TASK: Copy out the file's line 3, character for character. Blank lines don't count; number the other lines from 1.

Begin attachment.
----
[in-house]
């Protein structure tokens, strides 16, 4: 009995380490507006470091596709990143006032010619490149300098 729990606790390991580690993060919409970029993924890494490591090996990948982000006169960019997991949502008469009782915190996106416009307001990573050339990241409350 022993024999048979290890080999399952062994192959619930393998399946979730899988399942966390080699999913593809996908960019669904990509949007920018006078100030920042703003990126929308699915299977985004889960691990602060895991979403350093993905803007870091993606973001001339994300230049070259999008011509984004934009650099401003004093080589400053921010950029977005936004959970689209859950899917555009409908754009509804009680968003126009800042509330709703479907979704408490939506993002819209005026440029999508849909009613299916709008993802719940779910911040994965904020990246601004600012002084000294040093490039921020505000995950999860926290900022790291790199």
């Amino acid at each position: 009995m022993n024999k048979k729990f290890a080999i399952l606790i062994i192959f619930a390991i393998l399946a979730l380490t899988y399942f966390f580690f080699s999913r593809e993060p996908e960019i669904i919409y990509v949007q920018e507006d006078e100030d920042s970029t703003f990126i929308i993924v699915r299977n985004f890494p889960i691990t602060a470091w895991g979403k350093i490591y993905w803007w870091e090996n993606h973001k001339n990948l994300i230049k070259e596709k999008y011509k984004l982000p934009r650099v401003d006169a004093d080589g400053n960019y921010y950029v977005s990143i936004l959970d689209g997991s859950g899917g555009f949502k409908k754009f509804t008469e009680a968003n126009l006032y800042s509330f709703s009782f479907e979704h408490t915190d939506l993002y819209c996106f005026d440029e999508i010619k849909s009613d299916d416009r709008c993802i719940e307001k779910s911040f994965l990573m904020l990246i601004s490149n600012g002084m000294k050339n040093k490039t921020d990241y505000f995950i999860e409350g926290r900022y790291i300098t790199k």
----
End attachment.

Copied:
């Amino acid at each position: 009995m022993n024999k048979k729990f290890a080999i399952l606790i062994i192959f619930a390991i393998l399946a979730l380490t899988y399942f966390f580690f080699s999913r593809e993060p996908e960019i669904i919409y990509v949007q920018e507006d006078e100030d920042s970029t703003f990126i929308i993924v699915r299977n985004f890494p889960i691990t602060a470091w895991g979403k350093i490591y993905w803007w870091e090996n993606h973001k001339n990948l994300i230049k070259e596709k999008y011509k984004l982000p934009r650099v401003d006169a004093d080589g400053n960019y921010y950029v977005s990143i936004l959970d689209g997991s859950g899917g555009f949502k409908k754009f509804t008469e009680a968003n126009l006032y800042s509330f709703s009782f479907e979704h408490t915190d939506l993002y819209c996106f005026d440029e999508i010619k849909s009613d299916d416009r709008c993802i719940e307001k779910s911040f994965l990573m904020l990246i601004s490149n600012g002084m000294k050339n040093k490039t921020d990241y505000f995950i999860e409350g926290r900022y790291i300098t790199k």